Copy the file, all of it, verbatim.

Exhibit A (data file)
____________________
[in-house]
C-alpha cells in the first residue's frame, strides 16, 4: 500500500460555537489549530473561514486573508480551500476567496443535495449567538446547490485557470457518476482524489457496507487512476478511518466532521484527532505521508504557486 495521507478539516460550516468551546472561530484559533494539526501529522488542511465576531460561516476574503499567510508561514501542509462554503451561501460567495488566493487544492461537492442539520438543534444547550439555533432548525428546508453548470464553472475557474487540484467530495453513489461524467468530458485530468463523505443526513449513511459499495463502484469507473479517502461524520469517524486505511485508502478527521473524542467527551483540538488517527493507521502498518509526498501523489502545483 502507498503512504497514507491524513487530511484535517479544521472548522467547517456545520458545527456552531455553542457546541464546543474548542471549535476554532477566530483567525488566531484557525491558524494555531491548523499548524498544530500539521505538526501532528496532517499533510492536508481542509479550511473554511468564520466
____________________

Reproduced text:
[in-house]
C-alpha cells in the first residue's frame, strides 16, 4: 500500500460555537489549530473561514486573508480551500476567496443535495449567538446547490485557470457518476482524489457496507487512476478511518466532521484527532505521508504557486 495521507478539516460550516468551546472561530484559533494539526501529522488542511465576531460561516476574503499567510508561514501542509462554503451561501460567495488566493487544492461537492442539520438543534444547550439555533432548525428546508453548470464553472475557474487540484467530495453513489461524467468530458485530468463523505443526513449513511459499495463502484469507473479517502461524520469517524486505511485508502478527521473524542467527551483540538488517527493507521502498518509526498501523489502545483 502507498503512504497514507491524513487530511484535517479544521472548522467547517456545520458545527456552531455553542457546541464546543474548542471549535476554532477566530483567525488566531484557525491558524494555531491548523499548524498544530500539521505538526501532528496532517499533510492536508481542509479550511473554511468564520466